His mother, Cindy Cho, 35, and father, Kyu Cho, 37, were both killed in the tragic shooting, as well as his younger brother James, 3. William was injured in the attack, which claimed the lives of eight people in total, though he has since been released from intensive care.
As of press time, a GoFundMe set up to support William has raised $2.2 million (USD$1.7 million). An update from William’s family revealed that the six-year-old had just celebrated his birthday four days before the shooting.
“Both Kyu and Cindy’s family will use these funds to help William continue the legacy of his parents,” the page reads.
Kyu was a lawyer, remembered by friends as a devoted father and a passionate martial artist, according to NBC News. Cindy was a dentist and a faithful member of her local church community.
Last weekend’s massacre, perpetrated by a gunman who allegedly held neo-Nazi beliefs, has led to an outpouring of support for the survivors, but also grief and distress among Asian diaspora communities.
At least half of the victims of the Allen mall shooting were of Asian descent.
Authorities believe that Mauricio Garcia, 33, fired at random during the attack, but targeted the Allen Premium Outlet mall in particular, and even researched what time was the busiest: Saturday afternoons.
The attack took place in a suburb of Dallas with one of the fastest-growing Asian American communities in Texas. Residents of Allen told the Texas Tribune that the mall targeted in Saturday’s mass shooting largely attracts Asian shoppers, and it’s common to see people wearing saris and salwars inside.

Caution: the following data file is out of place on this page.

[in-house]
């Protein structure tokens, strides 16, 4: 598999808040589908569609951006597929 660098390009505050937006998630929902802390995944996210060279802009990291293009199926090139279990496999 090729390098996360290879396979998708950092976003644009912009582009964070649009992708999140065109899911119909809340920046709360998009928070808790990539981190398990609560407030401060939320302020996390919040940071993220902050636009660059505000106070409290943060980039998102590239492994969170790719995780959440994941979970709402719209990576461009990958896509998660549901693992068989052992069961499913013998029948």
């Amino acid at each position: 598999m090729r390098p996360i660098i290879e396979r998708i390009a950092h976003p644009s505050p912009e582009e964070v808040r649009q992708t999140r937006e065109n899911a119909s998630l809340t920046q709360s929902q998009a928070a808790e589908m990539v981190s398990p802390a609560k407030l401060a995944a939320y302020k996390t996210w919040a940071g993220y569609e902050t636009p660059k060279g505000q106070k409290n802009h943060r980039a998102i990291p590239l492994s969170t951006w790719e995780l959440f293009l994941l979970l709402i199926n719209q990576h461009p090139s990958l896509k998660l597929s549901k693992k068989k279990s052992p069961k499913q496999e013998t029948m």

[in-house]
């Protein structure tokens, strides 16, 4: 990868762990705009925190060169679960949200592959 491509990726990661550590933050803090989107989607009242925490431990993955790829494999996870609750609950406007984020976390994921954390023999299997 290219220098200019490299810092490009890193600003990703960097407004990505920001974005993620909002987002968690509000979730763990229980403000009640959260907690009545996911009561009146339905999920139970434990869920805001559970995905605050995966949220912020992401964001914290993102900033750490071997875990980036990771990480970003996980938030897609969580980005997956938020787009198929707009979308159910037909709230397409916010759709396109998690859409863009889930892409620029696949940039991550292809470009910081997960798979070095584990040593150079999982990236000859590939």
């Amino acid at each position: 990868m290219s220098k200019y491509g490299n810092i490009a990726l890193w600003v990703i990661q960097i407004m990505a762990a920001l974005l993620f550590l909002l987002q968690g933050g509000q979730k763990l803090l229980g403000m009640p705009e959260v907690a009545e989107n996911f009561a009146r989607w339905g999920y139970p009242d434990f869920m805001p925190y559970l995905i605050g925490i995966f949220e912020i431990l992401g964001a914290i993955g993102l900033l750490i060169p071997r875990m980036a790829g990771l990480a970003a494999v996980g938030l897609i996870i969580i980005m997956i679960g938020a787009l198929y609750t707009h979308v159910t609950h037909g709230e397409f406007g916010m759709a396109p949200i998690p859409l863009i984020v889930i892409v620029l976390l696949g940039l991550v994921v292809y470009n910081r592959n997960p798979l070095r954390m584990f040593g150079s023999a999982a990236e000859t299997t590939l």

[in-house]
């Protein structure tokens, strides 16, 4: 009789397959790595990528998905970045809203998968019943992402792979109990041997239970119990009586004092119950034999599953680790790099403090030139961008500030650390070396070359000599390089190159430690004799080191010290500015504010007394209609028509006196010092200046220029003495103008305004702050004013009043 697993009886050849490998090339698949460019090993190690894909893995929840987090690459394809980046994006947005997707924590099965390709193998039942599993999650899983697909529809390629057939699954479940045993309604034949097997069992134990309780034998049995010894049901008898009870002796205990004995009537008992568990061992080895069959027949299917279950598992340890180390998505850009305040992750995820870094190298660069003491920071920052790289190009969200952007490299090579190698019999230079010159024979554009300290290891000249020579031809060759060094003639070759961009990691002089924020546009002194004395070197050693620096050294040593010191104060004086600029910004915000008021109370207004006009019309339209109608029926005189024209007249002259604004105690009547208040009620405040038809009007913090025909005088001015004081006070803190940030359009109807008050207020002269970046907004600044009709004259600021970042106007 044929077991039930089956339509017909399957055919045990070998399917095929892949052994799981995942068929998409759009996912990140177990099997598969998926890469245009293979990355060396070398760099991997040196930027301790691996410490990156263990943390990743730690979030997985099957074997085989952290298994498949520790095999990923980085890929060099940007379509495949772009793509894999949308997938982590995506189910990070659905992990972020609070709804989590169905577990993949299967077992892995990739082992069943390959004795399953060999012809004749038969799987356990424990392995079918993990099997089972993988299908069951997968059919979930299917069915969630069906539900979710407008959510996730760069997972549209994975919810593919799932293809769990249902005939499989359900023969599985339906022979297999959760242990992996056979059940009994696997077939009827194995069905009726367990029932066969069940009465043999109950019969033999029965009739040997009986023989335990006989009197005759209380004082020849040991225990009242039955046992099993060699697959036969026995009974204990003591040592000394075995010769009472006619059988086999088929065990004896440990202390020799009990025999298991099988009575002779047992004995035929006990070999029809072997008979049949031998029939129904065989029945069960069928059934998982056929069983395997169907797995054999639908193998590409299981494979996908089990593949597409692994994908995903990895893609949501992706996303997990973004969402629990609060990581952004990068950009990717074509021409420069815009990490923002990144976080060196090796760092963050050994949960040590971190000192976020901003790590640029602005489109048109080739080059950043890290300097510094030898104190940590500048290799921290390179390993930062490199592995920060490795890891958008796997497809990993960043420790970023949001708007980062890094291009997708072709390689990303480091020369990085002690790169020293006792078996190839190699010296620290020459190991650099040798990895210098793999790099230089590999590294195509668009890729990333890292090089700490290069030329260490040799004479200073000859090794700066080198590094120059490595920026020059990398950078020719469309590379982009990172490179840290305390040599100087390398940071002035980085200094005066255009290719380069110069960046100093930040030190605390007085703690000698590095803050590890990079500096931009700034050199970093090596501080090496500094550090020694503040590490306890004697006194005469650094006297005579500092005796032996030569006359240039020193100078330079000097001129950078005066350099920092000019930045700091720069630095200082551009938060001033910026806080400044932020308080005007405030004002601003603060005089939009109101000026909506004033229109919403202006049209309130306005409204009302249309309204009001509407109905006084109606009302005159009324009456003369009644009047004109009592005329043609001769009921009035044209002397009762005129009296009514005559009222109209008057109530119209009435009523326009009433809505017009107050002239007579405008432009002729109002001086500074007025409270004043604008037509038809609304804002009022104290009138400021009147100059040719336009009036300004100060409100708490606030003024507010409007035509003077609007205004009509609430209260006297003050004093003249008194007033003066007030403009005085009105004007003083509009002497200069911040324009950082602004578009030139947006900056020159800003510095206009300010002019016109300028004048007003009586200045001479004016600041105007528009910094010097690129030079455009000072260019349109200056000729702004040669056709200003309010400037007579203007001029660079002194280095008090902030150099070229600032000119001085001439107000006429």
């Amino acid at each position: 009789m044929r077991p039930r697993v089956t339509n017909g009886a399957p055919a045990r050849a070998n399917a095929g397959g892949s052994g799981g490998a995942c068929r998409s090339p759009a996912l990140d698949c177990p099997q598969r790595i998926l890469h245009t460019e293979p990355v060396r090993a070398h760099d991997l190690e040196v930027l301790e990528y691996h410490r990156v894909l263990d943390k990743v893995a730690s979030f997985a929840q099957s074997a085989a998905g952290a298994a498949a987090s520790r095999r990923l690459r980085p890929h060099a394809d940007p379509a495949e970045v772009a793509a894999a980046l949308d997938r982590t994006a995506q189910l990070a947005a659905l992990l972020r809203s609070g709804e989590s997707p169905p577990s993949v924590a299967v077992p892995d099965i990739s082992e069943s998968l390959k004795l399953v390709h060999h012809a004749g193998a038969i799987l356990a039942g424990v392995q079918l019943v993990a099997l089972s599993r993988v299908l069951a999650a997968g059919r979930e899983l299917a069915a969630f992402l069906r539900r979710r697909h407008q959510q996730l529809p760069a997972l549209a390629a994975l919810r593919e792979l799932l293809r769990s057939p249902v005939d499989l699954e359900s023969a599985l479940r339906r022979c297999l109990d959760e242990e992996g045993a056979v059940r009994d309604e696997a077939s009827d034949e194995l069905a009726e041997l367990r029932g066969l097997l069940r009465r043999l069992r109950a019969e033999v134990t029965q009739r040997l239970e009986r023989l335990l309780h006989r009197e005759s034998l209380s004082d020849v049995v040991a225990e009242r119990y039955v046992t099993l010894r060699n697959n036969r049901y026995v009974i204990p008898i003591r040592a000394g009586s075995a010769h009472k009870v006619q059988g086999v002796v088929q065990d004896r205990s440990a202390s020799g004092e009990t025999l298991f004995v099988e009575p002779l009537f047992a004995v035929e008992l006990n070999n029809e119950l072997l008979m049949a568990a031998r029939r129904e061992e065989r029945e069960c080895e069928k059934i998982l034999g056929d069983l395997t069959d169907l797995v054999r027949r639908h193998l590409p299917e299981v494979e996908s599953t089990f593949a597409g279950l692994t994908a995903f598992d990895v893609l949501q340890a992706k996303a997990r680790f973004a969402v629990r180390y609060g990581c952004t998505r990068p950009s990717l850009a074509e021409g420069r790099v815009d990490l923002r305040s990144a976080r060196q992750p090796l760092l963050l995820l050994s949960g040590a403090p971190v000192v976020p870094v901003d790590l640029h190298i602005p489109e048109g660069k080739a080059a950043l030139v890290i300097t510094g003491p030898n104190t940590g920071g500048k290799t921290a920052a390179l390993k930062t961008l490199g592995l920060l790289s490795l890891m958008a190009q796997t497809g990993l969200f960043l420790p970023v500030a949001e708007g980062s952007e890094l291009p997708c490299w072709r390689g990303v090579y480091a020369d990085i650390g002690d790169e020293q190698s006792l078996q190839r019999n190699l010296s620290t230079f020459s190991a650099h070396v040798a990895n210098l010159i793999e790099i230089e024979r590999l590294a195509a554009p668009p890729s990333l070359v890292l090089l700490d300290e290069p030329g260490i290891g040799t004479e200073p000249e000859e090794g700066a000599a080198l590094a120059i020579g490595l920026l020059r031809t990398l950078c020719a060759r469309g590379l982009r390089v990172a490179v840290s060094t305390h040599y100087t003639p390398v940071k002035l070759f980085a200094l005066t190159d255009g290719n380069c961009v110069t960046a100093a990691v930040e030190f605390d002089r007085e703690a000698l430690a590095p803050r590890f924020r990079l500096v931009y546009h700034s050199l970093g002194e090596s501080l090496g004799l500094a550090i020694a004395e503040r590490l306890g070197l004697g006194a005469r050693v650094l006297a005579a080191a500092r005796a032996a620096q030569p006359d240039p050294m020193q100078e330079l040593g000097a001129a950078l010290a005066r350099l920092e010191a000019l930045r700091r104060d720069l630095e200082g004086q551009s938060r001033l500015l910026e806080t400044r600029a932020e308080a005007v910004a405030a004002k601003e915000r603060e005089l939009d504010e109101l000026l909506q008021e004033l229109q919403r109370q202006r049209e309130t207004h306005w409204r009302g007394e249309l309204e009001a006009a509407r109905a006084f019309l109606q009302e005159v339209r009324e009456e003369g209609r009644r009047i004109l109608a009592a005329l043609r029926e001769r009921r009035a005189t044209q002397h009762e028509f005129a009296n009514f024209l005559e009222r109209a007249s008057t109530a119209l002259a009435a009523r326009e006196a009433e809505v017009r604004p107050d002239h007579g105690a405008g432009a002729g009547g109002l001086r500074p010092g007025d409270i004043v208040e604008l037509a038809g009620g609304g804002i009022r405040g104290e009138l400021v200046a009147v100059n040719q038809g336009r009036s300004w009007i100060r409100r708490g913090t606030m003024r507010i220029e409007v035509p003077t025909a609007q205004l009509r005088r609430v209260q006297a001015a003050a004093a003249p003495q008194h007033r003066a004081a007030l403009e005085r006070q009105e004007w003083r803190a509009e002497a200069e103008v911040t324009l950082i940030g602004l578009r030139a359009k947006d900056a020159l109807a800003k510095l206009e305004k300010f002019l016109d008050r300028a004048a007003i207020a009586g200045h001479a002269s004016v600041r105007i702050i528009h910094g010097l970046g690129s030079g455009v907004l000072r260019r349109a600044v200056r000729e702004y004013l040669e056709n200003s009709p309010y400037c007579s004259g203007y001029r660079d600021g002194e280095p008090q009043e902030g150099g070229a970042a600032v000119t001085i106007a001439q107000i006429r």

One resident told the outlet that she and her family no longer feel safe in Allen, and her 10-year-old son even expressed that he was open to moving out of the country.
“We don’t feel safe. I’ve already told my kids we’re not gonna go to any public space for at least a month. We’ll see after that,” said Namrata Sharma, who has lived in Allen for 12 years. “The pain is real. I’m sure I say it for everyone. The tears have not stopped.”
The attack comes on the heels of years of rising anti-Asian hate crimes and rhetoric fuelled by the COVID-19 pandemic. In Texas, legislators have even proposed bills to prohibit Chinese citizens from buying property. A watered-down version of the law was eventually passed following backlash; it prohibits farmland from being sold to Chinese, Iranian, North Korean and Russian citizens.
A Washington Post report revealed that the Allen mall gunman had fantasized about race wars on a Russian social media platform in the weeks leading up to the attack.
The posts contained “violent, hateful references that included singling out Asians with slurs,” the report reads.
An Associated Press review of Garcia’s online activity shows he displayed a fascination with white supremacy and mass shootings, which he described as sport. Photos Garcia posted showed large Nazi tattoos on his arm and torso, including a swastika and the SS lightning bolt logo of Hitler’s paramilitary forces.
Garcia also had a patch on his chest when police killed him that read “RWDS,” an acronym for the phrase “Right Wing Death Squad,” popular among right-wing extremists and white supremacy groups.
The shooting was the latest attack to contribute to the unprecedented pace of mass killings this year in the U.S. Just over a week before, five people were fatally shot in Cleveland, Texas, after a neighbour asked a man to stop firing his weapon while a baby slept, authorities said.
— With files from The Associated Press